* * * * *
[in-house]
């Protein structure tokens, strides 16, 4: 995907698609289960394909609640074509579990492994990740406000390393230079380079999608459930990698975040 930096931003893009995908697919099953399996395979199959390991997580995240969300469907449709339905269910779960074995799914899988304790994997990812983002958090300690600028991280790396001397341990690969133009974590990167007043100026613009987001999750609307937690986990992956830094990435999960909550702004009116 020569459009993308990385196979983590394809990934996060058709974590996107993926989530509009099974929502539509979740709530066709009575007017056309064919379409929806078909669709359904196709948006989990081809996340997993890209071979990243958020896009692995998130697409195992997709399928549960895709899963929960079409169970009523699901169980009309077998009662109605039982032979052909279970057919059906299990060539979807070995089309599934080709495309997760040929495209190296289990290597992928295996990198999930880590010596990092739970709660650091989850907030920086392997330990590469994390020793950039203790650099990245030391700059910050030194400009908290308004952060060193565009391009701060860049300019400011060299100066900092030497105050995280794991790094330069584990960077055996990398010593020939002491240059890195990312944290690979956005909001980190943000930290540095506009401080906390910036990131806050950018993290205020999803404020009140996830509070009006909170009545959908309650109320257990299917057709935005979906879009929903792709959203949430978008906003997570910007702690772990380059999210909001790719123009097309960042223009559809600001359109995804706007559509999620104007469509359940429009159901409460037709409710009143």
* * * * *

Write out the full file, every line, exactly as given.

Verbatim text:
[in-house]
């Protein structure tokens, strides 16, 4: 995907698609289960394909609640074509579990492994990740406000390393230079380079999608459930990698975040 930096931003893009995908697919099953399996395979199959390991997580995240969300469907449709339905269910779960074995799914899988304790994997990812983002958090300690600028991280790396001397341990690969133009974590990167007043100026613009987001999750609307937690986990992956830094990435999960909550702004009116 020569459009993308990385196979983590394809990934996060058709974590996107993926989530509009099974929502539509979740709530066709009575007017056309064919379409929806078909669709359904196709948006989990081809996340997993890209071979990243958020896009692995998130697409195992997709399928549960895709899963929960079409169970009523699901169980009309077998009662109605039982032979052909279970057919059906299990060539979807070995089309599934080709495309997760040929495209190296289990290597992928295996990198999930880590010596990092739970709660650091989850907030920086392997330990590469994390020793950039203790650099990245030391700059910050030194400009908290308004952060060193565009391009701060860049300019400011060299100066900092030497105050995280794991790094330069584990960077055996990398010593020939002491240059890195990312944290690979956005909001980190943000930290540095506009401080906390910036990131806050950018993290205020999803404020009140996830509070009006909170009545959908309650109320257990299917057709935005979906879009929903792709959203949430978008906003997570910007702690772990380059999210909001790719123009097309960042223009559809600001359109995804706007559509999620104007469509359940429009159901409460037709409710009143």